A growing academy trust has given all its teachers a 2 per cent pay rise, despite the government increasing national pay scales by only 1 per cent.
Astrea Academy Trust, previously known as Reach4, has 16 schools in Yorkshire, and recently launched a second hub in the east of England after Cottenham Village College in Cambridgeshire joined it.
It said the size of the trust enabled it to make big enough savings across its schools to fund the extra pay rise.
The news comes two weeks after education secretary Justine Greening announced the government would retain the 1 per cent pay cap for teachers, apart from “a small proportion” at the bottom of the main pay scale, who will receive 2 per cent.
The announcement came amid confusion and a Cabinet split over public sector pay.
Libby Nicholas, chief executive of Astrea Academy Trust, said: “Our teachers are such a valuable asset – they work tirelessly to deliver an education that inspires beyond measure. We appreciate that public spending is extremely challenging right now, but we have decided to top up the national pay increase of 1 per cent, doubling it to 2 per cent for all teaching staff.
“This is quite explicitly about signalling our respect to the profession and how much we value their work.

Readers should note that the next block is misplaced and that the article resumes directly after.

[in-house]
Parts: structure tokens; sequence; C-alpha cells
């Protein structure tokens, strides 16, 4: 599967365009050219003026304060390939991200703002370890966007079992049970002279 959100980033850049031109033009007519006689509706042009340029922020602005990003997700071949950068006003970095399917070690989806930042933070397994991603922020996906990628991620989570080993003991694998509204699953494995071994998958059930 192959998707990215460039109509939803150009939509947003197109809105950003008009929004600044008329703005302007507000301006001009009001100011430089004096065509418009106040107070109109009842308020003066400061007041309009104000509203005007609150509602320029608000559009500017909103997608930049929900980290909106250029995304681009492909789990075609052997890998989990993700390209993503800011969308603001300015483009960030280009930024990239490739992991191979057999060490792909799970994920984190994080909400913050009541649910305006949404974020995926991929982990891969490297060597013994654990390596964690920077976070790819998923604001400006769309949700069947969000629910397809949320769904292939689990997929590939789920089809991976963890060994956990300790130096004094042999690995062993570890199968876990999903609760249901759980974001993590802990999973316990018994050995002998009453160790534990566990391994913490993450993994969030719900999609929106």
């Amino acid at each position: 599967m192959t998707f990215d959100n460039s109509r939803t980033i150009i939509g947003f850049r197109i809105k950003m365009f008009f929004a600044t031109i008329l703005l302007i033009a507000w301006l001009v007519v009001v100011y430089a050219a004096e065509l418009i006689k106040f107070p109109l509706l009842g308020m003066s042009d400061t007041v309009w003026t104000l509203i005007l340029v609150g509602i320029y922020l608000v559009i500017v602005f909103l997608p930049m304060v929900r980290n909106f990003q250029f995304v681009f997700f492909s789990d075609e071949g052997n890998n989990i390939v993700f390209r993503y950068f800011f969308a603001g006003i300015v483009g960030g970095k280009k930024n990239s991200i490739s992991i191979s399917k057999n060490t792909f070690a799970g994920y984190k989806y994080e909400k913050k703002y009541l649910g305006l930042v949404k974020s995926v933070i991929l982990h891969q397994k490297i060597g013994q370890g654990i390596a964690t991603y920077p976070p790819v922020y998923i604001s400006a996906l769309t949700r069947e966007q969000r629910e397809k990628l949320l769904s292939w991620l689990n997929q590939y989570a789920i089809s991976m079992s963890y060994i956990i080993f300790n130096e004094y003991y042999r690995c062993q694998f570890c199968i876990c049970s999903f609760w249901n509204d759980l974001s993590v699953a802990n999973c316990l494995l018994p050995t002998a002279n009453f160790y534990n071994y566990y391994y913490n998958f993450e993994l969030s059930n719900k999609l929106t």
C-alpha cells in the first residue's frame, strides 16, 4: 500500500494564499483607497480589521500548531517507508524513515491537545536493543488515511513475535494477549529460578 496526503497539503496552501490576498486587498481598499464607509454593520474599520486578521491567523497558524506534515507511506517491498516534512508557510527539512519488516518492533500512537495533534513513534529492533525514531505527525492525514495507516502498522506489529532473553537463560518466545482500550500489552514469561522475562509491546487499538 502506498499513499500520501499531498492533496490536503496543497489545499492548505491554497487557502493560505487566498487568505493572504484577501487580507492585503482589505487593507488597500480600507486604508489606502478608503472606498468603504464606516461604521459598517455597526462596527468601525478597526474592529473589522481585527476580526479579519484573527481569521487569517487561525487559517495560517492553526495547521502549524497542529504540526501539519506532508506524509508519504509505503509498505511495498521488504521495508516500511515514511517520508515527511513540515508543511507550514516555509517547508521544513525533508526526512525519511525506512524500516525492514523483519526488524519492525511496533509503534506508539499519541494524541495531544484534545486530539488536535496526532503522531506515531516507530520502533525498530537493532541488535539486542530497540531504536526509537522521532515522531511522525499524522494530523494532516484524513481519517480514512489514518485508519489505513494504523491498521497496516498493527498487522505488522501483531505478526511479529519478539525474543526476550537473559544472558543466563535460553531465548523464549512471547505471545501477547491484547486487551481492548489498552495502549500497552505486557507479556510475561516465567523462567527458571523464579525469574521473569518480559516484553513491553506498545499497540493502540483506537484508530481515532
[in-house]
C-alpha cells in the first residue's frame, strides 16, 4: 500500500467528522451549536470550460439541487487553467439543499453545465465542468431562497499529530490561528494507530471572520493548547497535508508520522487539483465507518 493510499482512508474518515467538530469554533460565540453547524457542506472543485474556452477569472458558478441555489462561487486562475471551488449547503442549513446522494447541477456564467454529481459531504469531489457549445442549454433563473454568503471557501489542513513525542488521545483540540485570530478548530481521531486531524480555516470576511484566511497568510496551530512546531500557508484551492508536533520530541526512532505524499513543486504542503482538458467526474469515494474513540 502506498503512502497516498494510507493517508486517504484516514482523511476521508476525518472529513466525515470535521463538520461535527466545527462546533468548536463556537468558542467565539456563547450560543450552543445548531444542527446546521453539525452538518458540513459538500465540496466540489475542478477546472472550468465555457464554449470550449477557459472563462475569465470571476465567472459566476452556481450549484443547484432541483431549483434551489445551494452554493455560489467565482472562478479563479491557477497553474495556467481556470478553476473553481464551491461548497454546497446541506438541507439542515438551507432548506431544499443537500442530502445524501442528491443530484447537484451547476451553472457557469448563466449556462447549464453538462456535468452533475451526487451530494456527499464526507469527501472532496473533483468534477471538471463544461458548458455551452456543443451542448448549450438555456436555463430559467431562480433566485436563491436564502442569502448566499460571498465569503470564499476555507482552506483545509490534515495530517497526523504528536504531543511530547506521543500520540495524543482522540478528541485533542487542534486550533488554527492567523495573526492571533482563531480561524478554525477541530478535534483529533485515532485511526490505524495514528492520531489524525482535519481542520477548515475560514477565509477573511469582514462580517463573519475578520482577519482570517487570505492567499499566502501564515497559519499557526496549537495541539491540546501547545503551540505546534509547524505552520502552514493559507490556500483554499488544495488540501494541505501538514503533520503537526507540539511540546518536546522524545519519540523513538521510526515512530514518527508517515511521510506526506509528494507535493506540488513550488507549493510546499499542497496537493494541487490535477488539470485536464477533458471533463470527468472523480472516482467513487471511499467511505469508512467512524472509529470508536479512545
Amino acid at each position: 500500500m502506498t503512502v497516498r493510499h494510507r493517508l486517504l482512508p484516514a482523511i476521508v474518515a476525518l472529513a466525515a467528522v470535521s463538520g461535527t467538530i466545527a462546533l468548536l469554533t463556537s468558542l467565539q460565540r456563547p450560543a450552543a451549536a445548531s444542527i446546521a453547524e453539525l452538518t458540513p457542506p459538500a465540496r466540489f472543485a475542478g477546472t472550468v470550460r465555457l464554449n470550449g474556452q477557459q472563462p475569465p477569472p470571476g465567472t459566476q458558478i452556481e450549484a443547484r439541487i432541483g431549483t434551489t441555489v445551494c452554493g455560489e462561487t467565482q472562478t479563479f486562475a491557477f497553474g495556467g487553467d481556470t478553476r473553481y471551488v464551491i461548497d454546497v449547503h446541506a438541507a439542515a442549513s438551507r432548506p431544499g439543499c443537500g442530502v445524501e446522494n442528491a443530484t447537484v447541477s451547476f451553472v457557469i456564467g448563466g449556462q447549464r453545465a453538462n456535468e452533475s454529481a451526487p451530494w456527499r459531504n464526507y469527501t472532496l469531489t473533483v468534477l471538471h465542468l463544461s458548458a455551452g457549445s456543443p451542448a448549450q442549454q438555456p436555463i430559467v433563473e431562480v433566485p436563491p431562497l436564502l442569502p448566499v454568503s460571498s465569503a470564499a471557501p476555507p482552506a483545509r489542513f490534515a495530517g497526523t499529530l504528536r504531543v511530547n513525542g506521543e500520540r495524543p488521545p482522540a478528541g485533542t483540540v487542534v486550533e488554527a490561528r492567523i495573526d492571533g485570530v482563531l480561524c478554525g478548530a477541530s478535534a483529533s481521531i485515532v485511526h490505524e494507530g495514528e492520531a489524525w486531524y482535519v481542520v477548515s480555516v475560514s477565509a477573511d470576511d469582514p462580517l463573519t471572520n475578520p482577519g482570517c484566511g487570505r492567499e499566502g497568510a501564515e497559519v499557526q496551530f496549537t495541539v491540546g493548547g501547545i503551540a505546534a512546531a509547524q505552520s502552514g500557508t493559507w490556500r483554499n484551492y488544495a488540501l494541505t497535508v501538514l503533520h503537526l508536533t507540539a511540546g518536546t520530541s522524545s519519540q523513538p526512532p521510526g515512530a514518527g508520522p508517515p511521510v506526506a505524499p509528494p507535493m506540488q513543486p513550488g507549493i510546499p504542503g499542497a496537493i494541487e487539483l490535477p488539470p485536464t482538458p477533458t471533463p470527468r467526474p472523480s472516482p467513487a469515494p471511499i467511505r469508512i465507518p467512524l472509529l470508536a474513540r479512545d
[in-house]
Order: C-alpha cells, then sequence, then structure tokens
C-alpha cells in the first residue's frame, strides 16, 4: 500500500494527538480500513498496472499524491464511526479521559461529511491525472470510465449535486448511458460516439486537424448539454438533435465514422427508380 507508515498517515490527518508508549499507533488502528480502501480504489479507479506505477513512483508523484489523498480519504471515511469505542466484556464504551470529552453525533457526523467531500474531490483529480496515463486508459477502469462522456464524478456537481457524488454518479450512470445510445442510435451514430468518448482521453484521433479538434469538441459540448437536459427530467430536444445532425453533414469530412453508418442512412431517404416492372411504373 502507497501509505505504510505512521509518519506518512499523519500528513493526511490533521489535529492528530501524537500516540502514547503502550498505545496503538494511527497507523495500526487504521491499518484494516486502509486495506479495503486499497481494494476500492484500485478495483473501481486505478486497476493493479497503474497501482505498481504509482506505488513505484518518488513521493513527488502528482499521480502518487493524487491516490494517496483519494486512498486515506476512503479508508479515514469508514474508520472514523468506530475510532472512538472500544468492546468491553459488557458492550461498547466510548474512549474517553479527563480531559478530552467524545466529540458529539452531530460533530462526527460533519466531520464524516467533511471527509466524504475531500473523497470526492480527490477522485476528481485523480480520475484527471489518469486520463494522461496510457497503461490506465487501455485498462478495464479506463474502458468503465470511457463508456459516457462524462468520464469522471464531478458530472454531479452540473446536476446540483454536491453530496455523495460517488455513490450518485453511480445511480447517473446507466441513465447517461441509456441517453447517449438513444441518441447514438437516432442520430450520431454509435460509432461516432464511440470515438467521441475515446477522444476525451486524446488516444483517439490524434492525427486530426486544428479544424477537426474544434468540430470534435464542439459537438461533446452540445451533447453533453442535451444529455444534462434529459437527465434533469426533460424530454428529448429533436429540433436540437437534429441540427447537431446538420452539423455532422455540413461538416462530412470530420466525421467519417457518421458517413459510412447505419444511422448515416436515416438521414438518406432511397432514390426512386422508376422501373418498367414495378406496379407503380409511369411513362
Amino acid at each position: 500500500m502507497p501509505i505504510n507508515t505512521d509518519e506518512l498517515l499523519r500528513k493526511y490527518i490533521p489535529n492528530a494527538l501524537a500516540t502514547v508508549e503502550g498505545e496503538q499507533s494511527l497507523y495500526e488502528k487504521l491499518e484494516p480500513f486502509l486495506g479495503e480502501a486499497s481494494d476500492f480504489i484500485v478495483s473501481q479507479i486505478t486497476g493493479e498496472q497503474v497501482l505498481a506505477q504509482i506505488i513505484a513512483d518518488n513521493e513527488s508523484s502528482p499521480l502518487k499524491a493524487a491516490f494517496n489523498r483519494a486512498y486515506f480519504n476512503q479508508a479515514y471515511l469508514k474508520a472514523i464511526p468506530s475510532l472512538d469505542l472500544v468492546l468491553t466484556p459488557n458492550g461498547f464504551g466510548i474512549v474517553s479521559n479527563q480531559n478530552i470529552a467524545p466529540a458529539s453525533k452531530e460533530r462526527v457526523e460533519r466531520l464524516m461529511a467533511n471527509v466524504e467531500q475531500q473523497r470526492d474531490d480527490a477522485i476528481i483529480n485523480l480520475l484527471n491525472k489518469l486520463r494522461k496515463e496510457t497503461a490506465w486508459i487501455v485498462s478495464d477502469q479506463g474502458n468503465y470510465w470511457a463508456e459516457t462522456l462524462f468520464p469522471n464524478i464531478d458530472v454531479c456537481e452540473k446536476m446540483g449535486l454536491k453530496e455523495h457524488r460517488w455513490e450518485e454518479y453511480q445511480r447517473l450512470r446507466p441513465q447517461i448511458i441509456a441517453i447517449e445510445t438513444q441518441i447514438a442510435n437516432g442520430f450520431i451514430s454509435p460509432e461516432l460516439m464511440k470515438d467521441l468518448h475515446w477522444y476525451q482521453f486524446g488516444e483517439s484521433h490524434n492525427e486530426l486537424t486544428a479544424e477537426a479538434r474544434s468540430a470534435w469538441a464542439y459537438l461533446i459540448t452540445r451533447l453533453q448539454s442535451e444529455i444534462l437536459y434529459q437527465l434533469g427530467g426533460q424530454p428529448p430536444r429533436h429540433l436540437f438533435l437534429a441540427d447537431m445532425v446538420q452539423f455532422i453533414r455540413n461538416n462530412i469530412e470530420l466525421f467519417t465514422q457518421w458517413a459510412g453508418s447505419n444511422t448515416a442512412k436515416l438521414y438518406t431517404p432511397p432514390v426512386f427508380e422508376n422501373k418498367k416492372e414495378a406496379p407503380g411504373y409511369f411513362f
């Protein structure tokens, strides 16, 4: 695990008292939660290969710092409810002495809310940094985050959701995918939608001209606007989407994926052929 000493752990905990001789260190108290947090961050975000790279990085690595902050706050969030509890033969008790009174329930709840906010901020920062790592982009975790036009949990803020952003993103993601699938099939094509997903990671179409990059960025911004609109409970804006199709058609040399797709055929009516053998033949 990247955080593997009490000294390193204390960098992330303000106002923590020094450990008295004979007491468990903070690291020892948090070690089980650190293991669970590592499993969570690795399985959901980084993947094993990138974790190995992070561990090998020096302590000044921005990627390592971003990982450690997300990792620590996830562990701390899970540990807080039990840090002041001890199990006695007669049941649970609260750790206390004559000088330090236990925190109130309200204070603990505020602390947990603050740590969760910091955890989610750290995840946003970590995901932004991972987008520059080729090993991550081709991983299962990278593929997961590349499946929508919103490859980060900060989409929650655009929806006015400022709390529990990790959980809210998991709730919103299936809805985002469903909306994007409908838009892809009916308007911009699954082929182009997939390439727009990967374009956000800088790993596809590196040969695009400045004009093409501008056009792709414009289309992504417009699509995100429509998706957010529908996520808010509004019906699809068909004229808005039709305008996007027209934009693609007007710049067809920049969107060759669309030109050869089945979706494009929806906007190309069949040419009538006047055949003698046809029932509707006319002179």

“The reality is that there can be real economies of scale in operating a trust of Astrea’s size. It is possible to make savings through joint procurement and by providing back office support across a number of schools.
“We felt it was only right and proper to reward our teachers with the savings we have made.”
The pay rise will come in on 1 September 2017.
Ms Nicholas told Tes: “I don’t think it’s going to be a big recruitment driver. What I hope it will do is contribute to our retention drive.”
She said the trust has just recruited its first 15 "ad astra teachers" – existing teaching staff who want to develop their careers but stay in the classroom.
She said they will become specialists in maths, English, science or early years, and work at schools across the trust.
Ms Nicholas added that the decision to create a cluster of Astrea schools in the east of England was part of its strategy of only working in the Opportunity Areas – social mobility "cold spots" that have been allocated a total of £72 million of extra government investment.
However, she said there were no current plans to expand into other Opportunity Areas.